The Innovation Dilemma in the Church

by Ted Esler August 4, 2021

A problem we face as leaders is that the original mission is almost always overtaken by the way that mission is delivered. In 2005, the late Clayton Christensen wrote the book The Innovator’s Dilemma. He observed what happened inside businesses when they successfully developed a service or product and brought it to market. The dynamics hold true for ministries as well.

As a business has success with a new product, increased demand requires more organization. The delivery process is refined. There may be investment in the system that produces the service or product. People within the organization become convinced that their service or product – what they see as “The Best Way” – is the best or right solution to getting the mission done. Bureaucracy grows around its delivery and a self-perpetuating loop reinforces the value of The Best Way. New people join the team. Some are specialized and only participate in one aspect of the system that has developed. They do not have the perspectives of the whole, but they are very good at doing what they know how to do.

In the business world, the innovator’s dilemma reaches its peak when a new competitor enters the market. There is often an innovative improvement, and the incumbent organization, focused on delivering The Best Way, cannot adapt. They are experts at doing what they do best, not this new and novel solution. Their success has doomed them because they have become so good at what they do. The organizational culture affords no other means of delivery.

Do ministries suffer from the innovator’s dilemma? Yes, they do. It is hard for us in leadership to see it, though, because often we are living inside the system that is suffering from it. Another reason it is difficult to identify is that our competitors are different. We are competing against worldview and cultural change. We may have developed culturally relevant ministries, but rapid change has now made our Best Way, whatever it might be, irrelevant because the people it was designed to serve are growing old, the next generation is always different from the former generation, and culture has changed.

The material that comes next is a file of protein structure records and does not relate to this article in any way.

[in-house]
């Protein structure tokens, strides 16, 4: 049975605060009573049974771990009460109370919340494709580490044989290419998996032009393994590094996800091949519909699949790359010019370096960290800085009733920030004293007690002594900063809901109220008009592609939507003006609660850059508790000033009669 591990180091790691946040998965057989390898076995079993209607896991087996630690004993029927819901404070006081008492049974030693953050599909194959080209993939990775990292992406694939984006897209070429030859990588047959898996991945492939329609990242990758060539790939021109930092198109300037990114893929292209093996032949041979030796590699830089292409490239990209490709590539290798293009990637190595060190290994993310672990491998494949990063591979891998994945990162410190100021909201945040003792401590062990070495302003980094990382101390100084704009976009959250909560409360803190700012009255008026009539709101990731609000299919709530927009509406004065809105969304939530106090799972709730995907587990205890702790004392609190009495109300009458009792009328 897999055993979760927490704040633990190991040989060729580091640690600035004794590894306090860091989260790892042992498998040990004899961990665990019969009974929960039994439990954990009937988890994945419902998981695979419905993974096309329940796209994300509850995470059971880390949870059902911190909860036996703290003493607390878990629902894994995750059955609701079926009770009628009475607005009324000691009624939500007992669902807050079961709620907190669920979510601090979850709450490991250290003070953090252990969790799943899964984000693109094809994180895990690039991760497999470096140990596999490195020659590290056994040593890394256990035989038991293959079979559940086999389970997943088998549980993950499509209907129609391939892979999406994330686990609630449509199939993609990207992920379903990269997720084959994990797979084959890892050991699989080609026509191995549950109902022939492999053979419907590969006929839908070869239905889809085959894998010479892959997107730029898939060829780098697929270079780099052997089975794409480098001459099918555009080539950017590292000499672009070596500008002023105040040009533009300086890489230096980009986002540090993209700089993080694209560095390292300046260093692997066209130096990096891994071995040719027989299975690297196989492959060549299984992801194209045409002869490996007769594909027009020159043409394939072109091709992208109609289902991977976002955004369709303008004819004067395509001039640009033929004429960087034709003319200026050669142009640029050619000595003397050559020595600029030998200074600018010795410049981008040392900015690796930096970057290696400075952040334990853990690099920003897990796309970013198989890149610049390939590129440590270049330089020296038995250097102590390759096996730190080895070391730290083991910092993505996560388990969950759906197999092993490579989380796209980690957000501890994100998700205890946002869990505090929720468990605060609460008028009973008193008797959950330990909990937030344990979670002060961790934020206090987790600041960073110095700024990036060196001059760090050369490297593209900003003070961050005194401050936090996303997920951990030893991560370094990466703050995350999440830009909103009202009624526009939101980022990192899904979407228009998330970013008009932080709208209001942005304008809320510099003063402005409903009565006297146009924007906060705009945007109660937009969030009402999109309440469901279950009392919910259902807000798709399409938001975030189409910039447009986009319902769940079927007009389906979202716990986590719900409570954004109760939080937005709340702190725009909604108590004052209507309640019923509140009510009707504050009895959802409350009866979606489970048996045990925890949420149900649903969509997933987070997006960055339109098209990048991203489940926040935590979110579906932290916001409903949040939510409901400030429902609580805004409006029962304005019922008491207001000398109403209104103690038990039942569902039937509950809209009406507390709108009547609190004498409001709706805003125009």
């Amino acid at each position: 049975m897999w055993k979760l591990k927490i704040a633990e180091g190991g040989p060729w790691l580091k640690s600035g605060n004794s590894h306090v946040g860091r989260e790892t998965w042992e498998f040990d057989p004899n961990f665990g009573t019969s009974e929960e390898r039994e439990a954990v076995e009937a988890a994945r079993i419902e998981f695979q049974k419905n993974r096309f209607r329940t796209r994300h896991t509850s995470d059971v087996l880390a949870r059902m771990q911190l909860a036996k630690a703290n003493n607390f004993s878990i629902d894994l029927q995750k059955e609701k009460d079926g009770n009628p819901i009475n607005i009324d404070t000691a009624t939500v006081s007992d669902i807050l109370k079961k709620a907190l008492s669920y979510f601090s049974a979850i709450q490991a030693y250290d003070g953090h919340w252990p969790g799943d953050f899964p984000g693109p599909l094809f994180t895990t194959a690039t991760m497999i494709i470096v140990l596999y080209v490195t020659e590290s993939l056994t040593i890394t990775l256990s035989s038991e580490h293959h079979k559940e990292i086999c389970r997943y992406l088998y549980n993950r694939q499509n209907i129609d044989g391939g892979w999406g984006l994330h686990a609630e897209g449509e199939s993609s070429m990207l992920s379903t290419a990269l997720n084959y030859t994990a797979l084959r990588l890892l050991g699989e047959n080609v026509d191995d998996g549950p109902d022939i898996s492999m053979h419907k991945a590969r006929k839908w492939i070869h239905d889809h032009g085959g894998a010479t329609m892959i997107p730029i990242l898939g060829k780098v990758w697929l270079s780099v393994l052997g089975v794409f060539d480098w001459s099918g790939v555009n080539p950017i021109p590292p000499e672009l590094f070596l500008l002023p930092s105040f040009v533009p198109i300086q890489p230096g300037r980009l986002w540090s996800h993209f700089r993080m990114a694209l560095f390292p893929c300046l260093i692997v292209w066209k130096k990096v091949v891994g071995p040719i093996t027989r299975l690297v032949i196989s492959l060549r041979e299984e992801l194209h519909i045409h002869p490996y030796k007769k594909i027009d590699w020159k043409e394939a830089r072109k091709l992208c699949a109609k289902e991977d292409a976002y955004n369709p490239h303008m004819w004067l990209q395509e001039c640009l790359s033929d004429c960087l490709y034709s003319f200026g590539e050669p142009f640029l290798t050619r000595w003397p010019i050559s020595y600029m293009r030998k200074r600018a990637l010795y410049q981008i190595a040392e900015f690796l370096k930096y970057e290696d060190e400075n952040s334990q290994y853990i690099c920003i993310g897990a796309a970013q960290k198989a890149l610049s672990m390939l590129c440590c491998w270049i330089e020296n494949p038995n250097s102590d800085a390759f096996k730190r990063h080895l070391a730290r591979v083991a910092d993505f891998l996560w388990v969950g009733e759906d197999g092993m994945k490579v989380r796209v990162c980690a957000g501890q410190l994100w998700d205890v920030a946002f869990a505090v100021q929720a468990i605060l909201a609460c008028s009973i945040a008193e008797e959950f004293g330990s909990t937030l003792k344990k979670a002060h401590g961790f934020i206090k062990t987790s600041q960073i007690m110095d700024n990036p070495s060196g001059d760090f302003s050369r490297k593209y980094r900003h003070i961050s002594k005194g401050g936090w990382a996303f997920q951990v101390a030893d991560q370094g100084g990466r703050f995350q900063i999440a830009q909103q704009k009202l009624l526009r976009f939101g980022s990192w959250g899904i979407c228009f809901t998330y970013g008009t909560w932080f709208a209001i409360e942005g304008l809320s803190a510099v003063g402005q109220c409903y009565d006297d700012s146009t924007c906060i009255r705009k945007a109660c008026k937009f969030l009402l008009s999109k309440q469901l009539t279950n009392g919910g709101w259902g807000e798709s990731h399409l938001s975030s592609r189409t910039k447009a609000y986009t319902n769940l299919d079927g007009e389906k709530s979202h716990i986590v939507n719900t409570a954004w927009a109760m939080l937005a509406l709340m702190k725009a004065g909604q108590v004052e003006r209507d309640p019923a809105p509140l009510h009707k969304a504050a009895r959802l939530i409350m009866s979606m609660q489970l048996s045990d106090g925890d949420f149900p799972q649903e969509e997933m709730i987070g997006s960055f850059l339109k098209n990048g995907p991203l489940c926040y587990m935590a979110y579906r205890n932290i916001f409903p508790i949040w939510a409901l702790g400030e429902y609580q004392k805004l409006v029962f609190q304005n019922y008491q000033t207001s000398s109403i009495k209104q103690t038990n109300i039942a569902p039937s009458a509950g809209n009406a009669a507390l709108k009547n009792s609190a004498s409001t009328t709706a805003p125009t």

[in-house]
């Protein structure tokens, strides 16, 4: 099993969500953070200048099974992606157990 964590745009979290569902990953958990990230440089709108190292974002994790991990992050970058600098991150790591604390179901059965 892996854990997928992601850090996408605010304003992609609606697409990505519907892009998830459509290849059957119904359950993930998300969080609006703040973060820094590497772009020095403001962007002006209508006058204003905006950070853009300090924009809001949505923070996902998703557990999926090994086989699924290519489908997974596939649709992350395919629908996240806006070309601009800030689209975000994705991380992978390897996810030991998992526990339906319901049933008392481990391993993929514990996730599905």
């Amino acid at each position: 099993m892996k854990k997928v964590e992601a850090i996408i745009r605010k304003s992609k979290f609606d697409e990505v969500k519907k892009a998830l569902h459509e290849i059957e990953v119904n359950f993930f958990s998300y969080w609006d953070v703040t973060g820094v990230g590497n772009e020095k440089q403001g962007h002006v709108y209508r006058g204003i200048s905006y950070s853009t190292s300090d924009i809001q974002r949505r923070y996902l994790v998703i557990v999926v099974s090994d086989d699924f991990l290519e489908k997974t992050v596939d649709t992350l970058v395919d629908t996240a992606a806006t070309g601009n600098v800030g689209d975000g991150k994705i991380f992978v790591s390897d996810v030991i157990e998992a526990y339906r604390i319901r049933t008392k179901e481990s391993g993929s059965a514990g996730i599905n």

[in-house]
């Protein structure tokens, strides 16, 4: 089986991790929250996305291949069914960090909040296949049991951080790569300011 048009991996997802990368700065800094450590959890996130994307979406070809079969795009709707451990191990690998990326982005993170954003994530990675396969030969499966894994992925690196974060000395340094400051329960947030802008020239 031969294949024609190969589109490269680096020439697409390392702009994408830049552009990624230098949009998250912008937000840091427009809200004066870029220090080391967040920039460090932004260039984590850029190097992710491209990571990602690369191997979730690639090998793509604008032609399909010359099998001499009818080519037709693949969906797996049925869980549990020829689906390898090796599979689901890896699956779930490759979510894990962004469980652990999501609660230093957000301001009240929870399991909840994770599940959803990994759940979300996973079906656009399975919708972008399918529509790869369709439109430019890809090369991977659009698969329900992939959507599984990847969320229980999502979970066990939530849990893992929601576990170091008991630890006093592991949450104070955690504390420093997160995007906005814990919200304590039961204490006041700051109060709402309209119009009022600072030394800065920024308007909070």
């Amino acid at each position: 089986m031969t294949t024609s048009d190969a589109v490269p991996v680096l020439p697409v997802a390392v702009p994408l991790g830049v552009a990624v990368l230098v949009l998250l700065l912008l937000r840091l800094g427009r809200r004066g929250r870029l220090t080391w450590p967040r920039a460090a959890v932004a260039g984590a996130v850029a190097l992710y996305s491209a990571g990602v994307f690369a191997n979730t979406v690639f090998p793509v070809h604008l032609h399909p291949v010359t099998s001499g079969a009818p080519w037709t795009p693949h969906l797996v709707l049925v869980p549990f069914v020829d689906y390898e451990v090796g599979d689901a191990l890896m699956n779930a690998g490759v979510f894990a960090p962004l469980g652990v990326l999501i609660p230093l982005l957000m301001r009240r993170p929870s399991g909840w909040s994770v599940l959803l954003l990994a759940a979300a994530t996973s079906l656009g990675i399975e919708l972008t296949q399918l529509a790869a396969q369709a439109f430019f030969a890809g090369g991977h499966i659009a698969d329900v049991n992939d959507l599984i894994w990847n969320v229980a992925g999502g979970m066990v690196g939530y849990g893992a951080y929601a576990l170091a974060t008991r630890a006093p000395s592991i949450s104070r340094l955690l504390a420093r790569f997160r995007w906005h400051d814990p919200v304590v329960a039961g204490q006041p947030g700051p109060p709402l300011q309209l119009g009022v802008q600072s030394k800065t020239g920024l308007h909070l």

The classic example from business is Seagate, a company that once dominated the hard disk industry. As customers moved from larger drives to smaller ones, they squeezed more and more profit from the factories creating hard drives. They got really good at creating 5.25-inch hard drives. Then the industry shifted to smaller drives using different materials. Seagate could not innovate fast enough. Smaller players, not invested in the same production facilities, took over and Seagate faded.

Local churches also face the innovator’s dilemma. When you visit different churches, you begin to realize the extent to which our church models are copied from one another. Smiling door greeters, a couple songs, a warm greeting in which there is great effort to be sincere, announcements (or something like announcements that really are just announcements), a sermon with a specific application challenge, and a final song. The similarities between churches leads me to believe that this system, developed and used primarily by boomer church planters, is not keeping up with generational changes. It is a Best Way in need of a complete overhaul. COVID-19 presented the church with a huge opportunity to innovate the worship service for a twenty-first-century audience. From my perspective, very few churches took advantage of these opportunities. Going online with the same format is not innovative.